Nfld. & Labrador·Video

Man heads out for a swim — then climbs atop iceberg near Twillingate, N.L.

A man swam out to an iceberg near Twillingate, N.L., and then climbed on top of it. Yes, really.

'No big deal, it didn't faze him in the least,' says onlooker about daredevil antics caught on video

This man is taking a break from his icy plunge — by sitting on an iceberg. (Thy Nguyen/Facebook)

A Steady Brook man captured an icy — and risky — swim on video, when a man stripped down to shorts, jumped into the water, swam out to an iceberg and climbed on top of it.

"It was seven degrees, it was windy, I had my down jacket on, and he said, 'I'm going to swim out to the iceberg, I've always wanted to touch an iceberg,'" says Jerry George, whose wife recorded the icy dip on video. 

"I was thinking whether I was going to be dialing 911."

George said it was the iceberg that caused him and his wife to pull over on their Canada Day weekend drive to Twillingate in the first place. His wife wanted to get a picture, so they pulled onto the main causeway between New World Island and Twillingate Island. 

George said he cautioned the man about hypothermia but the mysterious swimmer said he had taken the plunge in colder water.

"No big deal, it didn't faze him in the least," George said. "I think we were more overcome with what he was doing than he was.

In the video, the man motions for a woman to take a picture.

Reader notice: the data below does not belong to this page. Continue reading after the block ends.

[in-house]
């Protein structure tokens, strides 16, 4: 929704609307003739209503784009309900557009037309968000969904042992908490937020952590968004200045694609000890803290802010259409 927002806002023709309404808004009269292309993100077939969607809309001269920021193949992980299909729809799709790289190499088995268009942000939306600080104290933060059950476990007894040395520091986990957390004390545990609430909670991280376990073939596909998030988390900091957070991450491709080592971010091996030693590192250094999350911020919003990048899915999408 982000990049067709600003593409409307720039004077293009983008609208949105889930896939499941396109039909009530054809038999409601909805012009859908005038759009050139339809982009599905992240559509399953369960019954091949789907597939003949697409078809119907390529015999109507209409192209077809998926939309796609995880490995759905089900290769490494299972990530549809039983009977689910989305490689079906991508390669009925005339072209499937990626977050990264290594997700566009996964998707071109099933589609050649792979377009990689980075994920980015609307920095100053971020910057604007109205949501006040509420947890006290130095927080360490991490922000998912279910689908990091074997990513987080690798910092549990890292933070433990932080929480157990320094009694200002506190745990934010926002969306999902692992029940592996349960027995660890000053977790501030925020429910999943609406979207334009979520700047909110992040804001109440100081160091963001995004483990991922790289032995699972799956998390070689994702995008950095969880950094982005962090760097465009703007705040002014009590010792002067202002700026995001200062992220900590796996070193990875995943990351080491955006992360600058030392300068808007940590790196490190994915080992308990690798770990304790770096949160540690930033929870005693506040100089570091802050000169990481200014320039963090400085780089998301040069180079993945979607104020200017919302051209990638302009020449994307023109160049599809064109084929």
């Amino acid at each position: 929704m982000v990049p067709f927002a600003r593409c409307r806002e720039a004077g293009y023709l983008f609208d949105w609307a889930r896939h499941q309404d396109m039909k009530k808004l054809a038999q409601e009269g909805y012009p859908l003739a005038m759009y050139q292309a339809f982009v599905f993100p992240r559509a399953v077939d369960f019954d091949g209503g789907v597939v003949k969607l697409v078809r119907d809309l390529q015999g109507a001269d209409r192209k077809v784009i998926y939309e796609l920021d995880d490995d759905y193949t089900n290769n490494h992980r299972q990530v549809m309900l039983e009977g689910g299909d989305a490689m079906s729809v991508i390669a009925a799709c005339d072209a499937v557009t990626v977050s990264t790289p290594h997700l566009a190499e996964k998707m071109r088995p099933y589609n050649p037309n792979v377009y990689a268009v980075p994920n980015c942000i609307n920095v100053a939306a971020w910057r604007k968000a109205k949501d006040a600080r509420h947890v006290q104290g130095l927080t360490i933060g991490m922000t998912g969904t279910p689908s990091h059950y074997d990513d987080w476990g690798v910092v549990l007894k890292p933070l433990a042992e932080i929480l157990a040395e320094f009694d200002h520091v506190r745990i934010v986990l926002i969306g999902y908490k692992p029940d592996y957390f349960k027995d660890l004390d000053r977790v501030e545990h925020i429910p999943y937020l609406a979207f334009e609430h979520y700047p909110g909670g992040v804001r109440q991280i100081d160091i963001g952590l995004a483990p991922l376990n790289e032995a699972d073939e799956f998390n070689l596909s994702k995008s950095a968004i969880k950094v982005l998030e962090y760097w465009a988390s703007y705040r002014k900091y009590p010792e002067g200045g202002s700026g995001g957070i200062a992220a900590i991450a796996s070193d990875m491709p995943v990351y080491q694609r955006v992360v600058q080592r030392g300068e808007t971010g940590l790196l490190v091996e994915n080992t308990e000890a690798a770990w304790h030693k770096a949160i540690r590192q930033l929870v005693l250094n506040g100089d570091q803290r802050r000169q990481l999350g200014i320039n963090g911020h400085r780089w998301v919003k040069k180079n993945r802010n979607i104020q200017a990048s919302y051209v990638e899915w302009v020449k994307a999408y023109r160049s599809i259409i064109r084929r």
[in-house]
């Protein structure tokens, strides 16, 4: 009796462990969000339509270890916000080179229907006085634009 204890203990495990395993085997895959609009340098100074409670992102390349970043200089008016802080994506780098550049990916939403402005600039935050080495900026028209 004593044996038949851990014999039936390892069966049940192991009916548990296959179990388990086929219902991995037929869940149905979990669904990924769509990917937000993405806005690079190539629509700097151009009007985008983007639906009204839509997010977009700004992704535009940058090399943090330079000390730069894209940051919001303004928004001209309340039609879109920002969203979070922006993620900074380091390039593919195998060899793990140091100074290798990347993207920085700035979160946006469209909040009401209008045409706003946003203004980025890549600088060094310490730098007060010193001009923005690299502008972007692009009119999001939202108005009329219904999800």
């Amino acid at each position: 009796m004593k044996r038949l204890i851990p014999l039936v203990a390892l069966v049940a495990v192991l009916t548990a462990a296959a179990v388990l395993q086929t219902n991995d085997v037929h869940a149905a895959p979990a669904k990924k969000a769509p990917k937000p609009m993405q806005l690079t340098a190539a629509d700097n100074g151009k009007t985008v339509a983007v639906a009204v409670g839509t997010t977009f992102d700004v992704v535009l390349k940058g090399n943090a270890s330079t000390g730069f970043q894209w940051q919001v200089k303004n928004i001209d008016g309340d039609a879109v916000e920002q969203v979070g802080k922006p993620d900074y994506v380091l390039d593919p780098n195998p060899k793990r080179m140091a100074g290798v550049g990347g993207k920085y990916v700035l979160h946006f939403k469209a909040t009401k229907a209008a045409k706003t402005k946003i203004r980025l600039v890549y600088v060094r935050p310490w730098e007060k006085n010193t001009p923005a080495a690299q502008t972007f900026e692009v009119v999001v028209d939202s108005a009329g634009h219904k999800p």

"It was pretty neat to watch, and just a moment my wife happened to catch on video," said George, who is trying to track down the man to show him the result. 

Icebergs 'have a lot of force'

The adventurous swim may have ended OK this time, but it could have easily ended in tragedy, warns the Red Cross of Newfoundland and Labrador.  

"Icebergs are very unstable," said Michael Beck, an instructor with the organization.

"They could flip, they could completely roll over and as a result of that rolling, you're going to get a lot of water being pushed away and you're going to get a lot of spray. You could also get chunks of ice that fly off and essentially that could knock you unconscious."

Icebergs, like the one seen here in Witless Bay near Jackson's Arm, have 'a lot of force and a lot of power,' a Red Cross official warns. (Submitted by Elizabeth Broere Jackson)

He said that's the most violent risk — but others are just as dangerous, like hypothermia or cracks in the iceberg caused by the sun or other factors.

Beck said natural wonders should be admired from afar. 

"While icebergs are beautiful, they do have a lot of force and a lot of power, and people tend to underestimate them." 

With files from the Corner Brook Morning Show